Occasionally – just occasionally – the gods smile on us when we least expect it. And Wednesday was one of those days: fieldwork on a glorious winter day in the Lake District without a cloud in the sky and barely a breath of wind. The pleasure of being outside on such a day was offset slightly by the necessity of plunging my arm into freezing cold water at intervals, but the views of the mountains beyond Ennerdale Water more than compensated for these temporary discomforts.
The coldness of the water, today, offers me a link to a book I am reading, about the 19th century German scientist Alexander von Humboldt, a polymath who was ahead of his time in many ways, and whose writing pre-empted ecological thinking of the twentieth century. One of his strongly held beliefs was that scientists could not really understand nature from a laboratory: they had to be outside, experiencing nature first hand. That seems to be a fine New Year message in a world where ecologists seem to spend more and more time staring at screens, and their managers are increasingly reluctant to let them spend time in the field.
The ecology of lakes and rivers in this area in winter continues to fascinate me. Look at the picture below: a stream bed at the coldest time of year that is covered with lush growths of algae in a range of hues, most strikingly the pink-red of the Rhodophyta Audouinella, complemented by the green and blue-green algae around it. The first young olive-green filaments shoots of Lemanea, another Rhodophyta, were also apparent at a couple of the sites that I visited, and there were thick brown diatom blooms smothering many of the stones too. These are all thriving at a time of year when either most nature has shut down for the winter or most natural historians have plonked themselves onto the sofa to watch Living World II rather than challenging the first clause in this sentence. You decide.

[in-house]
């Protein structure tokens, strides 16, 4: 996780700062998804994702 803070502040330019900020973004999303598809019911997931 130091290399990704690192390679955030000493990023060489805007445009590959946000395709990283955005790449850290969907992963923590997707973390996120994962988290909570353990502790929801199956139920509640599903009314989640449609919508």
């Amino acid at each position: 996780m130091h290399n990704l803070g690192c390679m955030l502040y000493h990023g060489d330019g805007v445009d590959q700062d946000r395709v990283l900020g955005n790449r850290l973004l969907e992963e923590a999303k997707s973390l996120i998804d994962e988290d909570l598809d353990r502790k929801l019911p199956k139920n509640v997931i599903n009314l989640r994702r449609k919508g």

A riot of colour on the stony substrata of the River Ehen, a few kilometres downstream of Ennerdale Water, Cumbria, January 2017.
One of Humboldt’s big concerns was that scientists saw the big picture (“naturgemälde”) rather than getting bogged down with details. He was someone whose mind had been formed by the Enlightenment, when the necessity of cataloguing and classifying the diversity of nature was a primary concern. However, he saw that this was not enough, and that one had to understand the connections between these different life forms, and between each of these and their environment. He saw the natural world as a web of interdependencies, and humans as potential disruptors of the delicate balances that existed.
The problem we have in the modern age is balancing the need to see the big picture in focus without losing site of important details. Or, as Ed Tipping said during a meeting at CEH last year: “we stick to the principle of simplifying to just short of the point of naivety”. He had his tongue in his cheek but there is an important point here: the complexity of the natural world means that its secrets will only be yielded to those scientists who can keep their natural proclivity to get lost in detail in check. At the same time, if we forget that those details are out there we may reach erroneous conclusions. And, I fear, microscopic benthic algae may be ecology’s Sirens, sitting on submerged rocks and luring the unsuspecting into a world of taxonomic detail that is too rarely accompanied by profound ecological insight.
William Wordsworth, born in Cockermouth, just a few miles away from Ennerdale, was one of Humboldt’s readers. He recognised the need to be outside experiencing nature applied as much to a poet as to a scientist and reacting against the dry, dissected knowledge that the Enlightenment encouraged. His words offer a succinct conclusion for this first post of 2017, and encapsulate my resolution to be as holistic as possible in my thinking during the year ahead:
For was it meant
That we should pore, and dwindle as we pore,
For every dimly pore on things minute,
On solitary objects, still beheld
In disconnection dead and spiritless,
And still dividing and dividing still
Break down all grandeur …
William Wordsworth, The Excursion, 1814